Fossil record


Trilobites left an amazing wealth of fossils during their 350 million years on Earth. These fossils are of some stratigraphic value during the Cambrian and Ordovician. From the fossil record it is possible to see their diversity increase and decrease until their eventual extinction.
 
During the Cambrian trilobites underwent several radiations and they suffered some setbacks. The number of families steadily increased through the Lower Cambrian then in the Mid Cambrian there is a small drop in numbers. They recovered and reached their most abundant in the Late Cambrian with a total of 63 families (see table).
 
Ordovician. Trilobites started to specialise and their numbers decreased with only 42 families left in the Late Ordovician. There was a dramatic drop in family numbers between the Late Ordovician and the Early Silurian. The family numbers dropped by over a half from 42 to just 19. The Ordovician extinction event took place between 440 and 450 million years ago. The Ordovician extinctions were due to an ice age causing global cooling and a loss of living space on the continental shelves due to the lowering of the sea level. It is the second most devastating extinction event in the history of Earth.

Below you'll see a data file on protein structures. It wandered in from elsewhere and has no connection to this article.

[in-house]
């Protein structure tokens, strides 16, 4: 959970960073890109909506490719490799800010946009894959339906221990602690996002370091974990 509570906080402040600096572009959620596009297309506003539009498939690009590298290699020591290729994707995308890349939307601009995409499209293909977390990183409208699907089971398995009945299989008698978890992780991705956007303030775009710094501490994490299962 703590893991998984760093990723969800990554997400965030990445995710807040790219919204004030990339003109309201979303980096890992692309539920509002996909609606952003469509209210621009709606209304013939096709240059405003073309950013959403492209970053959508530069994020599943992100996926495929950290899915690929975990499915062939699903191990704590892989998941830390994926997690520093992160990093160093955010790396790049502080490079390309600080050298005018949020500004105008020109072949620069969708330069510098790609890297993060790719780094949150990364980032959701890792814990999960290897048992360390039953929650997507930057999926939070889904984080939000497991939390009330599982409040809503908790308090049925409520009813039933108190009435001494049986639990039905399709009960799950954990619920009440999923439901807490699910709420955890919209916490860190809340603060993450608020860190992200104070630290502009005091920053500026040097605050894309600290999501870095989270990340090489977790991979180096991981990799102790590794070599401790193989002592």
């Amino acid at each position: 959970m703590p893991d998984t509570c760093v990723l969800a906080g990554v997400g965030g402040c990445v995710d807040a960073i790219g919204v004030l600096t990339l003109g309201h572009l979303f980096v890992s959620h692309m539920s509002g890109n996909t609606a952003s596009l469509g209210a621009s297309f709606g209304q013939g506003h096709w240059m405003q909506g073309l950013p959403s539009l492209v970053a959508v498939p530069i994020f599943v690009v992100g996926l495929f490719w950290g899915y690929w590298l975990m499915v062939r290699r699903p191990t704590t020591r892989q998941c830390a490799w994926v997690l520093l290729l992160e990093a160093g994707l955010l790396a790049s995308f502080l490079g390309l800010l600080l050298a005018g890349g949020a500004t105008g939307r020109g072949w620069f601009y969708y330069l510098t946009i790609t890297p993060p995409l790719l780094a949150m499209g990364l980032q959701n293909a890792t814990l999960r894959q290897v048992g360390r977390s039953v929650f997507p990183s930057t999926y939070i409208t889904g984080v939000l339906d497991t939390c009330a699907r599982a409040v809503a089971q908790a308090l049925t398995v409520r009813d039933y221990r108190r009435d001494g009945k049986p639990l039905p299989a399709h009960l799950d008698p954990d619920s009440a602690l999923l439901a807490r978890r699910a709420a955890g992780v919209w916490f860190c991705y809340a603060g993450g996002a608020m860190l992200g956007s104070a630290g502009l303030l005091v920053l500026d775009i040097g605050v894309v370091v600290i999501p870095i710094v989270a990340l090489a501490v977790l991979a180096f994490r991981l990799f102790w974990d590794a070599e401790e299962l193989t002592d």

During the Silurian the number of families stayed fairly constant at 19, with a small drop to 17. During the Devonian, numbers slowly fell to 5. The Carboniferous saw numbers fall to just 4. During the Permian only 3 families survived, but they were unable to survive the Permian extinction event.
 


Websites produced by students on the MSc Palaeobiology programme in the Department of Earth Sciences at the University of Bristol for academic year 2003-4